This week Kansas lawmakers introduced a set of bills that critics say effectively place a bounty on the state’s transgender student population. Together known as the Student Physical Privacy Act, Senate Bill 513 and House Bill 2737 mandate that any student who witnesses a trans schoolmate heading into a bathroom that doesn’t match the gender they were assigned at birth can sue their school for $2,500.
As ThinkProgress’s Zack Ford reports, the legislation applies to both K-12 and university students. It additionally covers all facilities on school campuses — including locker rooms and showers.
Sponsors argue that the legislation is designed to protect Kansas students. “Young adults have a reasonable expectation that postsecondary educational institutions in this state will not allow their students to be viewed in various states of undress by members of the opposite sex while using student restrooms, locker rooms and showers,” the bills read.
According to the bills, encountering a trans person in the bathroom could lead to “potential embarrassment, shame, and psychological injury” for co-eds.
In an interview with The Kansas City Star, Republican state Sen. Mary Pilcher-Cook said that she agrees with the legislation. “I think any child or young adult has a right to have their privacy protected when they’re in various stages of undress,” she said. According to Pilcher-Cook, having “someone of the opposite gender just [walk] in” while a student is using the restroom or locker room violates that privacy — making students feel unsafe.
But the executive director of Equality Kansas, Tom Witt, told the paper the bills will have the opposite effect, placing transgender students at risk. “This is isolating kids, and it’s not going to end well,” Witt said. “It’s putting a target on their backs.”
The bills might be among the most extreme pieces of anti-trans legislation yet introduced by state lawmakers, but they're just the latest under consideration. As the Human Rights Campaign recently reported, over 100 bills targeting LGBT people are being considered across the U.S., a great many of which are nearly identical to the Kansas proposals.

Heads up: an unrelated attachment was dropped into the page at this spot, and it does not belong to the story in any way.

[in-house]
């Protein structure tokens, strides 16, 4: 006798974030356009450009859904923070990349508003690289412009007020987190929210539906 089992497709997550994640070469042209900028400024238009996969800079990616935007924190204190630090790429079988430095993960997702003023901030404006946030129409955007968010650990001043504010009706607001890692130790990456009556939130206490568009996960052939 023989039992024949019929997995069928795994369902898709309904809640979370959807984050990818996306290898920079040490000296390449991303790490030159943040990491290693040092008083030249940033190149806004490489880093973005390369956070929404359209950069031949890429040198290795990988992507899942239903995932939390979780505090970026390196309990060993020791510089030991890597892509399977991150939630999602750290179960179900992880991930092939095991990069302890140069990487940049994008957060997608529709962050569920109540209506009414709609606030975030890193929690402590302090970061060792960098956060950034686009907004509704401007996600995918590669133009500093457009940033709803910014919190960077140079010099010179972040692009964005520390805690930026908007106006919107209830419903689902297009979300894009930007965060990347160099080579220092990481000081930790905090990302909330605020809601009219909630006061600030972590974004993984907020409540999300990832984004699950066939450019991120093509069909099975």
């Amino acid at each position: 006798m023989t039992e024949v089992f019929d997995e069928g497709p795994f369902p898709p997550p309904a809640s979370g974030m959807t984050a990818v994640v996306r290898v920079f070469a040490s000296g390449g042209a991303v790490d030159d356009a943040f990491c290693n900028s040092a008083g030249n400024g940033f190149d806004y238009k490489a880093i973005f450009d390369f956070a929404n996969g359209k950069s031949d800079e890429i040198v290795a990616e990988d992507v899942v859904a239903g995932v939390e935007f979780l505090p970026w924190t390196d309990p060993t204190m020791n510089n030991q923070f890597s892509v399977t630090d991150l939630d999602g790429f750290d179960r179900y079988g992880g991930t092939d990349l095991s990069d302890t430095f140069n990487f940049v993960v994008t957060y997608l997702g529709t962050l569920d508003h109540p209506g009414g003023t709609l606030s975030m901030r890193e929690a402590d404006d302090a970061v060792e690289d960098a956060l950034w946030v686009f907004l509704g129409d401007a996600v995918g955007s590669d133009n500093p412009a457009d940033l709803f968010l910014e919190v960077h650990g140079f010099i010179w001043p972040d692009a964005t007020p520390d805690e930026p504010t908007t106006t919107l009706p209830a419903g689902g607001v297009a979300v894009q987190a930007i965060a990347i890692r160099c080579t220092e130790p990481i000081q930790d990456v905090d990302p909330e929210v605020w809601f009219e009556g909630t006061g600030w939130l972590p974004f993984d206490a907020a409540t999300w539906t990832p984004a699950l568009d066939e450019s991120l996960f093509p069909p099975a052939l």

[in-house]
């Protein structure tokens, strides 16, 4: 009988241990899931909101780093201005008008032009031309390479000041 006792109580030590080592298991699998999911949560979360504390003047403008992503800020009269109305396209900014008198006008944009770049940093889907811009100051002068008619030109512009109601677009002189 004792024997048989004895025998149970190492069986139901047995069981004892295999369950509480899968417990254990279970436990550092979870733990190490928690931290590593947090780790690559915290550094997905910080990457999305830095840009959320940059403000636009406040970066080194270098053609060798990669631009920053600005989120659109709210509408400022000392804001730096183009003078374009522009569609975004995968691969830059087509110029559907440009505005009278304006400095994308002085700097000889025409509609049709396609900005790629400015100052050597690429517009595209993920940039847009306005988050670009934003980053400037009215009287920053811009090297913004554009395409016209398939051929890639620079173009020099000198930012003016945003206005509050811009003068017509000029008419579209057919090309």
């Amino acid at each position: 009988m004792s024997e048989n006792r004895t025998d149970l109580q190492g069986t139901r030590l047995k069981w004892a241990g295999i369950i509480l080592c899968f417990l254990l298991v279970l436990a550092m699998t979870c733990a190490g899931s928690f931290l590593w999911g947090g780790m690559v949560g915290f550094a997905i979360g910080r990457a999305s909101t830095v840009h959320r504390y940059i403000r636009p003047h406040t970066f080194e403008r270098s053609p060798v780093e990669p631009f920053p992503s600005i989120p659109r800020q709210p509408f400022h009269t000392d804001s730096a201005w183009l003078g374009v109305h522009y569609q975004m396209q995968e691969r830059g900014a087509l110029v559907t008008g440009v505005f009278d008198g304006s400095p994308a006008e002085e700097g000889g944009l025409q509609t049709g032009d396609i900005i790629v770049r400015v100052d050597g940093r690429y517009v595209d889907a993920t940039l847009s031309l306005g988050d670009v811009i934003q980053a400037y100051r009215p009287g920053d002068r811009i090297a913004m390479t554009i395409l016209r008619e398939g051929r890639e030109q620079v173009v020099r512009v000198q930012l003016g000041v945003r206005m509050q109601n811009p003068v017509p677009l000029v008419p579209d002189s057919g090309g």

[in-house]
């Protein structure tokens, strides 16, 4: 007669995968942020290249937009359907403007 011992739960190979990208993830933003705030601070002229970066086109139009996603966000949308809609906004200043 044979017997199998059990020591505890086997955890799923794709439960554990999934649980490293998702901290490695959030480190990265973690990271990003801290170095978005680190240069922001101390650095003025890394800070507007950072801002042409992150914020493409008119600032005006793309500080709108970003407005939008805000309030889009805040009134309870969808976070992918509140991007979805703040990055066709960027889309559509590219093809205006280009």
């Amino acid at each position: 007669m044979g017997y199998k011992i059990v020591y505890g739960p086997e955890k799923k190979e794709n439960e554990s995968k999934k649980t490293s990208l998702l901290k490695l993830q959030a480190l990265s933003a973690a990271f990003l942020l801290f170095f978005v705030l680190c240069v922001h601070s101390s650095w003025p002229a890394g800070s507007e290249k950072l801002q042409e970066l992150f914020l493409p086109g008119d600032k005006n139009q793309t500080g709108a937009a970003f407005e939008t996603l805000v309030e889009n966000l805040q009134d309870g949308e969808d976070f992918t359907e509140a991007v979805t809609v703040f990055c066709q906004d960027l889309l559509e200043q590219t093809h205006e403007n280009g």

One such case is Virginia. As ThinkProgress reported in January, House Bill 663 would pass the buck to trans students themselves — fining them $50 every time they use the bathroom that corresponds with their gender identity.
Similar legislation is being mulled in Indiana, one with an even steeper penalty —up to $5,000. Indiana’s proposed bill, however, isn’t limited to students: According to ThinkProgress, it would cover all transgender people in the state, who could also face a year in prison if caught using the “wrong” facilities. The charge of a “single sex public facility trespass” would be filed as a Class A misdemeanor.
As Chris Paulsen, campaign manager for Freedom Indiana, told The Huffington Post, these bills are both discriminatory and difficult to enforce. “It’s lining up the potty police to stand at doors of bathrooms, which we think is just ridiculous.” Paulsen said.
Critics argue that the anti-trans legislation introduced is also unnecessary — as transgender students pose no risk to their classmates. Numerous independent research studies have found that there’s never been a single reported case of a trans person, whether a student or otherwise, attacking someone in a public restroom. In contrast, a trans student in California was allegedly beaten and sexually assaulted in a school bathroom in 2014.
Should the Kansas bills become law, the state would be the first with this kind of anti-trans measure. Bills in South Dakota and Tennessee that would restrict transgender students’ bathroom access recently failed.